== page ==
Cowboy Wisdom

There’s an old saying, that Cowboys live poor and die rich. I am more inclined to think it’s the Cowboy’s definition of wealth that makes him what he is. I don’t reckon you could call Cowboyin’ a career. The pay’s not great, there are no pension plans, no unions, no benefits, and early retirement is sure-as-hell out of the question. So why do they do it? Because they love it! And for some, its just in their blood.

Photo credit: Unknown
Photo credit: Unknown

Not sure where I got that quote, but I found it in the drafts of my blog. I googled it and could not find its source, so here’s my kudos to whoever said this very true statement.

4 Comments

  1. If you read some Salatin you’ll inevitably come up against the notion that farming and ranching is by it’s nature a profession that doesn’t pay well. His argument is that if our profession is truly so important, if we’re truly “feeding the world” then consumers should be beating down our door. Plus we should invite them in, instead of retreating out to our farms and then complaining that they don’t know the “real story.” As a group have outsourced our marketing to the corporations, and all that has gotten us is low prices and less farmers. What’s the stat, 800,000 less farmers in the past 40 years?
    Perhaps we have such a hard time retaining our young people because they repeatedly hear that all they’re worth is commodity prices?

    Not trying be negative, just got a different take. Good luck out there in your new life!

  2. I think agriculture is losing its young people because they’re not willing to work extremely hard their entire life for the “chance” at becoming successful someday. But, the funny thing is, many of the older generation of farmers are extremely well off because they learned about sacrifice and lived well below their means in order to make their operation’s bottom line equate. Our society is now raising the generation of instant satisfaction. That is not possible in farming and ranching and that’s why the young generation does not want to be involved anymore.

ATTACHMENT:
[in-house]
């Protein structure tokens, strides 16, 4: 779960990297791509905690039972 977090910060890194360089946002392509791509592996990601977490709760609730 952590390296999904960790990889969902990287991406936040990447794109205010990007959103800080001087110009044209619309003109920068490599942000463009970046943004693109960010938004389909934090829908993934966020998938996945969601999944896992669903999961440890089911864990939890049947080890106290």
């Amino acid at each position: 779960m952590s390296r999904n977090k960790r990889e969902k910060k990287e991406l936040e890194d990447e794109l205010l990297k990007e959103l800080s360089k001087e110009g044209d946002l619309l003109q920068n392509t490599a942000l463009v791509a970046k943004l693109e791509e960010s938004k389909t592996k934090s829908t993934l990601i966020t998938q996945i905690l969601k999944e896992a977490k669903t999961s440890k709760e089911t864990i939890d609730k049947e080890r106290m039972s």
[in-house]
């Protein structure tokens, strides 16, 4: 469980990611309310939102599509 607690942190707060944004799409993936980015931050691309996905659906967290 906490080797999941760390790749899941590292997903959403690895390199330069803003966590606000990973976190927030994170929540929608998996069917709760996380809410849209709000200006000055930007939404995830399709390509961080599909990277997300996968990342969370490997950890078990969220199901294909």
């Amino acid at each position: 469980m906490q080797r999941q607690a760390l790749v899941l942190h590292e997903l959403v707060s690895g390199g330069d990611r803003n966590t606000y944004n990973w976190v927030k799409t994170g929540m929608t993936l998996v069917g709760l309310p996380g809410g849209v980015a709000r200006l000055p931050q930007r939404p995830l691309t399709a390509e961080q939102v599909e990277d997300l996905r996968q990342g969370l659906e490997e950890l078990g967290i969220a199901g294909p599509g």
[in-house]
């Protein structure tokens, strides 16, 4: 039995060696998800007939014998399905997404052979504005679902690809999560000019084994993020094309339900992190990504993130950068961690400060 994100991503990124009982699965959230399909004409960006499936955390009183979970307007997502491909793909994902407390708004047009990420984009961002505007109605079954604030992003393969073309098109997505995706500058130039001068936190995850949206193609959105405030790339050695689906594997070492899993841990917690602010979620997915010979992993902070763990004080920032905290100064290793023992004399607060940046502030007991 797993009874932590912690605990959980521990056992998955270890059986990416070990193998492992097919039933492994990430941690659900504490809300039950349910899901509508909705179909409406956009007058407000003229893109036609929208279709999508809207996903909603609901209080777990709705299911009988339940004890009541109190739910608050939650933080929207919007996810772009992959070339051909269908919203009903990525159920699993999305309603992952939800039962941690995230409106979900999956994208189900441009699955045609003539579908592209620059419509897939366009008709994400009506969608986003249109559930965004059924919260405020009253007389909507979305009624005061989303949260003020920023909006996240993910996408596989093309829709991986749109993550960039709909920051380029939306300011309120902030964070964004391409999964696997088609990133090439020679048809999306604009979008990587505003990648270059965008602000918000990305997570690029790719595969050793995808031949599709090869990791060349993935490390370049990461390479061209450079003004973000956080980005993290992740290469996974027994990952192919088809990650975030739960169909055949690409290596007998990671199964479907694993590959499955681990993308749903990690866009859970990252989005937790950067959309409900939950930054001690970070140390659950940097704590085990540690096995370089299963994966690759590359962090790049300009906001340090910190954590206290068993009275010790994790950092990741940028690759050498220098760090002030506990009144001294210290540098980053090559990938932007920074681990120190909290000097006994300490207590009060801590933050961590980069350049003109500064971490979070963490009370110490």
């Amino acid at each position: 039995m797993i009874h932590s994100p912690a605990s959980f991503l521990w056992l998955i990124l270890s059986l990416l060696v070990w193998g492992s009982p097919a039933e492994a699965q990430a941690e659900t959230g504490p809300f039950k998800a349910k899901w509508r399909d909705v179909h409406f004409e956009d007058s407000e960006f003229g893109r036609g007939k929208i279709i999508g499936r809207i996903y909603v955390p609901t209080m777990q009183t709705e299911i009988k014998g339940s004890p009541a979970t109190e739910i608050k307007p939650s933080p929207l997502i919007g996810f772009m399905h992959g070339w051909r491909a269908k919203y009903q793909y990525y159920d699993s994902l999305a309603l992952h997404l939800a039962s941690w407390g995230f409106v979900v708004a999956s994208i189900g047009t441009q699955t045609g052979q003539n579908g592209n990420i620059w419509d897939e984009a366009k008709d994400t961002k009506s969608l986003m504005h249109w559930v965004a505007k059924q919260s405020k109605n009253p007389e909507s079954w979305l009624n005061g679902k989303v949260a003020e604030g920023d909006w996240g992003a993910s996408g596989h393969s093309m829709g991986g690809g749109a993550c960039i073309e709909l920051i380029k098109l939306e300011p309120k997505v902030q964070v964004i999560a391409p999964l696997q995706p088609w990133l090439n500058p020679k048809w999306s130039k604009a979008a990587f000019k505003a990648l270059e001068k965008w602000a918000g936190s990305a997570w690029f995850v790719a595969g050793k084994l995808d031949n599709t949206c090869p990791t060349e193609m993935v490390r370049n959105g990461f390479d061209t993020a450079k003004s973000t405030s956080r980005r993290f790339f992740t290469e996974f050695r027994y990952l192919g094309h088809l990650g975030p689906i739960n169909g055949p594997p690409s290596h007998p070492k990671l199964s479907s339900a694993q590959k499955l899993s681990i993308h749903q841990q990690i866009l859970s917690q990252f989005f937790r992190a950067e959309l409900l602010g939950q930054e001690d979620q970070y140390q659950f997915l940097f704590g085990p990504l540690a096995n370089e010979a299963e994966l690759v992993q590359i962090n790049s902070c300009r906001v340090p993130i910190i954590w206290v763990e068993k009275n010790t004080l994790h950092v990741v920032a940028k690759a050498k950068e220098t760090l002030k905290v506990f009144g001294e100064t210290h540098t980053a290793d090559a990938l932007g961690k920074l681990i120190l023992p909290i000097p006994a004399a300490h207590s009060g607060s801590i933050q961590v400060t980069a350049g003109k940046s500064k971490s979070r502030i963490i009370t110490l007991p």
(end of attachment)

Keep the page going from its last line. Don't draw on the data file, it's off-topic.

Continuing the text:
Also, Joel Salatin has some great ideas, but they are region specific. I think it’s wonderful that he has had so much success with his diversified “grass” farm. However, out in cattle country (where real cowboys live) there is no population base for his type agricultural reality that occurs on the eastern sea board. I believe the quote is right on. Plus, you must always remember there is a huge difference between a cowboy (hired labor) and a cowman (the boss)!

    1. My husband was a cowboy first, then the boss – he ran things, was a cowman, cattleman – whatever you want to call it. He ran the herd, bought, bred and sold cattle, ran the feedlot, made decisions, etc. He loved what he did and it was a good life for him and his family. Cowboys (cattlemen) don’t make much money unless they are lucky enough to be born into it, to be the owner. The rewards are great, but not the kind you can spend at the mall. “I wouldn’t have missed it for the world!” and neither would he.

  3. I plan on farmin in the future and Joel Salatin, Ron Peterson and Jim Gerritsen are my role models.

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